Base­ball fan? Bau­mard also points out that “the more equal the salar­ies in a base-ball team are, the bet­ter its per­form­ance”.

India and the Definition of Middle Class

A newly pro­posed inter­na­tion­al defin­i­tion of the middle class for devel­op­ing coun­tries, pro­duced by the Cen­ter for Glob­al Devel­op­ment for the World Bank, has some sur­pris­ing con­clu­sions for India.

The report, pro­duced by the pres­id­ent of the Cen­ter for Glob­al Devel­op­ment, Nancy Bird­sall, sug­gests that “middle class” is defined as every­one with an income above $10 a day, exclud­ing those in the top 5% of earners in the coun­try… mean­ing India has no middle class.

This is a com­bin­a­tion both of the depth of Indi­a’s poverty and its inequal­ity. China had no middle class in 1990, but by 2005, had a small urb­an middle class (3% of the pop­u­la­tion). South Africa (7%), Rus­sia (30%) and Brazil (19%) all had siz­able middle classes in 2005. […]

In socio-polit­ic­al terms, the middle class is tra­di­tion­ally that seg­ment of soci­ety with a degree of eco­nom­ic secur­ity that allows it to uphold the rule of law, invest and desire sta­bil­ity. They do not, unlike those defined as rich, depend on inher­it­ances or oth­er non-pro­duct­ive sources of income. […]

OECD coun­tries define their poverty lines as 50% of medi­an income which works out […] to about $30 day. In the US the poverty line for a single indi­vidu­al in 2008 was $29 per day and for each indi­vidu­al in a four-per­son house­hold was about $14 per day.

How­ever, people in devel­op­ing coun­tries liv­ing on even $10 a day still have extremely low social indic­at­ors. Eco­nom­ist Lant Pritch­ett has shown that infant mor­tal­ity of house­holds in the richest quin­tile in Bolivia was 32 and Ghana 58 per 1,000. Few­er than 25% of people in the richest quin­tile in India com­plete 9 grades of school, Pritch­ett showed. “An upper lim­it of the 95th per­cent­ile, while on the high side, is just about suf­fi­cient to exclude the coun­trys richest,” Bird­sall adds.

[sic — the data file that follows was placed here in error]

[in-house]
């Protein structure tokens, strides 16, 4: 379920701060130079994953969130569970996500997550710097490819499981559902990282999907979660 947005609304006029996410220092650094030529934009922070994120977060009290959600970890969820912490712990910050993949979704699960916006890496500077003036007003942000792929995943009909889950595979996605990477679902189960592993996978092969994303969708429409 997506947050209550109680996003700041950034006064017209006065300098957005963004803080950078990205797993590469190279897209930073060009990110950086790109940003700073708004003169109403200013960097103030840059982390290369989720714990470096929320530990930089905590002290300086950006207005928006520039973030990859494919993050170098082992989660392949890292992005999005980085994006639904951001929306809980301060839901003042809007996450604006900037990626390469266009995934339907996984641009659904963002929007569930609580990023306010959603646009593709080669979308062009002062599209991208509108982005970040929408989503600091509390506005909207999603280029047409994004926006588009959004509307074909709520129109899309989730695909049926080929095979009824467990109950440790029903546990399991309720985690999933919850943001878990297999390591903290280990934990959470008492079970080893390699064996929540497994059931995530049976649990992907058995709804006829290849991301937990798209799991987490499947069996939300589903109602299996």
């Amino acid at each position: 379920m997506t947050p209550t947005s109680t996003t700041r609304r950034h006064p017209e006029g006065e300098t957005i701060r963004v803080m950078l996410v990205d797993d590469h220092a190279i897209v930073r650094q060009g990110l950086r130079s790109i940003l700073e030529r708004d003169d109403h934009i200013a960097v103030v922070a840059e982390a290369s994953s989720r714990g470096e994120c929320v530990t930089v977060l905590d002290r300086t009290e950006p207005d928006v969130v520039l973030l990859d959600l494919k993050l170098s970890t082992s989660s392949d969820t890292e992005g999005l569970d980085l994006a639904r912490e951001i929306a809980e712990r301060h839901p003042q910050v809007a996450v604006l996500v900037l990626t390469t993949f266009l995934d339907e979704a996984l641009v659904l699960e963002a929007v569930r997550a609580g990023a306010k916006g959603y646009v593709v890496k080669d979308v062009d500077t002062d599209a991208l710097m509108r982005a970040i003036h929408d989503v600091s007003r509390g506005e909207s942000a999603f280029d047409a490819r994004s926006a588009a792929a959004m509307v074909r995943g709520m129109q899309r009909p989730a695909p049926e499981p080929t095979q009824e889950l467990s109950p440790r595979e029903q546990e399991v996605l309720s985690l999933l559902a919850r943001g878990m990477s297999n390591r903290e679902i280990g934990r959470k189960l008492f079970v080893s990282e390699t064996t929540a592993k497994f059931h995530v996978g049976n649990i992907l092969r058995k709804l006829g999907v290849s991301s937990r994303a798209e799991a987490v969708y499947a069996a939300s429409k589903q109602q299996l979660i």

via The Browser

Abstraction to Increase Effort (and Spending)

When there is a medi­um placed between our effort and a desired out­come, we strive to max­im­ise this medi­um regard­less of wheth­er or not it leads optim­ally to that out­come (think points or vir­tu­al cur­ren­cies as a medi­um when attempt­ing to obtain goods).

That’s my attempt at a con­cise sum­mary of the find­ings from a study coin­ing the phrase ‘medi­um max­im­isa­tion’.

This example taken from the paper (pdf) and presen­ted by The New York Times may help:

Stu­dents were giv­en a choice between two simple tasks. One would take six minutes, and the stu­dents were told that they would get a gal­lon of Haa­gen-Dazs vanilla ice cream as a reward. The oth­er would require sev­en minutes of work, and the pay­ment would be a gal­lon of Haa­gen-Dazs pista­chio.

Not sur­pris­ingly, since the second option involved more work and a less pop­u­lar fla­vor, only about a quarter of the stu­dents chose it.

But the research­ers also repeated the exper­i­ment with a couple of tweaks. In the new ver­sion, the six-minute task led to a pay­off of 60 points, and the sev­en-minute task brought 100 points.

The research­ers then told the stu­dents that any­one who fin­ished with between 50 and 99 points would be giv­en a gal­lon of vanilla ice cream. Any­one with 100 points would get pista­chio.

Prac­tic­ally, there was no dif­fer­ence between the two exper­i­ments. But the out­comes ended up being very dif­fer­ent.

In the com­ments of a pre­vi­ous post of mine look­ing at the denom­in­a­tion effect, the idea that “the great­er the level of abstrac­tion, the more ready we are to spend” was mooted. So it seems to be the case here.

via @BFchirpy